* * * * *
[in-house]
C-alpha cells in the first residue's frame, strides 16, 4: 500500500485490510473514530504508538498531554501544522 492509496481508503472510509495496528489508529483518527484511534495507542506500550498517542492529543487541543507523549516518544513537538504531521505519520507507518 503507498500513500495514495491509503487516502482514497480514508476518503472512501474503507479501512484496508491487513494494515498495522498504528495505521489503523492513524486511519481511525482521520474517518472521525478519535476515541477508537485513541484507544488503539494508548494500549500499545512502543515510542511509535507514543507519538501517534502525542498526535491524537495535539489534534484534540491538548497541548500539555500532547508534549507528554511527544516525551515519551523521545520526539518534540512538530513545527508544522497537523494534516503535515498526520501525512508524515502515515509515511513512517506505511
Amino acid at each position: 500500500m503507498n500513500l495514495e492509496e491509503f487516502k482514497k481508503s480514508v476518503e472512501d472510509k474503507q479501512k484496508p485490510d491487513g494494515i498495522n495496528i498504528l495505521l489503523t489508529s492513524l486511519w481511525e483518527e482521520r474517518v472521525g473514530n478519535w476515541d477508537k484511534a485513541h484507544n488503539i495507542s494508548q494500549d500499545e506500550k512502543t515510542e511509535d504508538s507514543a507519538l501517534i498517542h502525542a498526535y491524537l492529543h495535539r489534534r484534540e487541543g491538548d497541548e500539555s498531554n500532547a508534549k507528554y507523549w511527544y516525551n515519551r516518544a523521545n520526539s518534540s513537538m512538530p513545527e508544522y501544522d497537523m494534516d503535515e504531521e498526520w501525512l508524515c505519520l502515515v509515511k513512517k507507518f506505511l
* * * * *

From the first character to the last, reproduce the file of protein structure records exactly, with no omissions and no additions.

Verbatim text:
[in-house]
C-alpha cells in the first residue's frame, strides 16, 4: 500500500485490510473514530504508538498531554501544522 492509496481508503472510509495496528489508529483518527484511534495507542506500550498517542492529543487541543507523549516518544513537538504531521505519520507507518 503507498500513500495514495491509503487516502482514497480514508476518503472512501474503507479501512484496508491487513494494515498495522498504528495505521489503523492513524486511519481511525482521520474517518472521525478519535476515541477508537485513541484507544488503539494508548494500549500499545512502543515510542511509535507514543507519538501517534502525542498526535491524537495535539489534534484534540491538548497541548500539555500532547508534549507528554511527544516525551515519551523521545520526539518534540512538530513545527508544522497537523494534516503535515498526520501525512508524515502515515509515511513512517506505511
Amino acid at each position: 500500500m503507498n500513500l495514495e492509496e491509503f487516502k482514497k481508503s480514508v476518503e472512501d472510509k474503507q479501512k484496508p485490510d491487513g494494515i498495522n495496528i498504528l495505521l489503523t489508529s492513524l486511519w481511525e483518527e482521520r474517518v472521525g473514530n478519535w476515541d477508537k484511534a485513541h484507544n488503539i495507542s494508548q494500549d500499545e506500550k512502543t515510542e511509535d504508538s507514543a507519538l501517534i498517542h502525542a498526535y491524537l492529543h495535539r489534534r484534540e487541543g491538548d497541548e500539555s498531554n500532547a508534549k507528554y507523549w511527544y516525551n515519551r516518544a523521545n520526539s518534540s513537538m512538530p513545527e508544522y501544522d497537523m494534516d503535515e504531521e498526520w501525512l508524515c505519520l502515515v509515511k513512517k507507518f506505511l